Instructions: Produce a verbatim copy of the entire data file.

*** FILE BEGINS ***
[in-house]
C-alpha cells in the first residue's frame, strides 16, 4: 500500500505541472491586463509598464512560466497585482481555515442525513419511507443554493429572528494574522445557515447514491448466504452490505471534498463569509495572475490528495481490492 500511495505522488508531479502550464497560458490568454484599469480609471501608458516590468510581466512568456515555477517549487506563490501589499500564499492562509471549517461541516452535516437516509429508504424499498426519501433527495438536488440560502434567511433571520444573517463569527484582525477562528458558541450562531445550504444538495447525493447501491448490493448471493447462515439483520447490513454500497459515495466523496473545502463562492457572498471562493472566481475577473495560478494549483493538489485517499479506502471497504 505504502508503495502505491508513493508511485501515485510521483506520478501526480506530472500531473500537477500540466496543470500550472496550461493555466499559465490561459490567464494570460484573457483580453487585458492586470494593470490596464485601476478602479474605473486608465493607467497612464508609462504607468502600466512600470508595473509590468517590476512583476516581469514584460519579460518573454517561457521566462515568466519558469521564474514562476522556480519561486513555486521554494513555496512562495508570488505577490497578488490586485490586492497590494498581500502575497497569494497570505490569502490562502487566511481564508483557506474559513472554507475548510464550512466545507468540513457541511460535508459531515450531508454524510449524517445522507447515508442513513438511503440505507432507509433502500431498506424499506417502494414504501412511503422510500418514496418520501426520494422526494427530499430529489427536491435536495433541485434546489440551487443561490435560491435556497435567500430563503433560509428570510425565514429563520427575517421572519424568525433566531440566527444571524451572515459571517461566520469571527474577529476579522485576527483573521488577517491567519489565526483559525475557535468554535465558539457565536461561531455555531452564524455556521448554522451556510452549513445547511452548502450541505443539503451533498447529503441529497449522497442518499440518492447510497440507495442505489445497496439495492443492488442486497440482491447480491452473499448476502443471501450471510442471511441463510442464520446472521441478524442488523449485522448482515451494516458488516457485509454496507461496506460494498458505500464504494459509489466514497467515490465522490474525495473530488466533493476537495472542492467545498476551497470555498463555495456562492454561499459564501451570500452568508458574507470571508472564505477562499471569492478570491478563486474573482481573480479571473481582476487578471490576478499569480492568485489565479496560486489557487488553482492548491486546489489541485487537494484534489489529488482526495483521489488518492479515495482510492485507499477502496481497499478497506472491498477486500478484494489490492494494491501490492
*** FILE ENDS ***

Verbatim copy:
[in-house]
C-alpha cells in the first residue's frame, strides 16, 4: 500500500505541472491586463509598464512560466497585482481555515442525513419511507443554493429572528494574522445557515447514491448466504452490505471534498463569509495572475490528495481490492 500511495505522488508531479502550464497560458490568454484599469480609471501608458516590468510581466512568456515555477517549487506563490501589499500564499492562509471549517461541516452535516437516509429508504424499498426519501433527495438536488440560502434567511433571520444573517463569527484582525477562528458558541450562531445550504444538495447525493447501491448490493448471493447462515439483520447490513454500497459515495466523496473545502463562492457572498471562493472566481475577473495560478494549483493538489485517499479506502471497504 505504502508503495502505491508513493508511485501515485510521483506520478501526480506530472500531473500537477500540466496543470500550472496550461493555466499559465490561459490567464494570460484573457483580453487585458492586470494593470490596464485601476478602479474605473486608465493607467497612464508609462504607468502600466512600470508595473509590468517590476512583476516581469514584460519579460518573454517561457521566462515568466519558469521564474514562476522556480519561486513555486521554494513555496512562495508570488505577490497578488490586485490586492497590494498581500502575497497569494497570505490569502490562502487566511481564508483557506474559513472554507475548510464550512466545507468540513457541511460535508459531515450531508454524510449524517445522507447515508442513513438511503440505507432507509433502500431498506424499506417502494414504501412511503422510500418514496418520501426520494422526494427530499430529489427536491435536495433541485434546489440551487443561490435560491435556497435567500430563503433560509428570510425565514429563520427575517421572519424568525433566531440566527444571524451572515459571517461566520469571527474577529476579522485576527483573521488577517491567519489565526483559525475557535468554535465558539457565536461561531455555531452564524455556521448554522451556510452549513445547511452548502450541505443539503451533498447529503441529497449522497442518499440518492447510497440507495442505489445497496439495492443492488442486497440482491447480491452473499448476502443471501450471510442471511441463510442464520446472521441478524442488523449485522448482515451494516458488516457485509454496507461496506460494498458505500464504494459509489466514497467515490465522490474525495473530488466533493476537495472542492467545498476551497470555498463555495456562492454561499459564501451570500452568508458574507470571508472564505477562499471569492478570491478563486474573482481573480479571473481582476487578471490576478499569480492568485489565479496560486489557487488553482492548491486546489489541485487537494484534489489529488482526495483521489488518492479515495482510492485507499477502496481497499478497506472491498477486500478484494489490492494494491501490492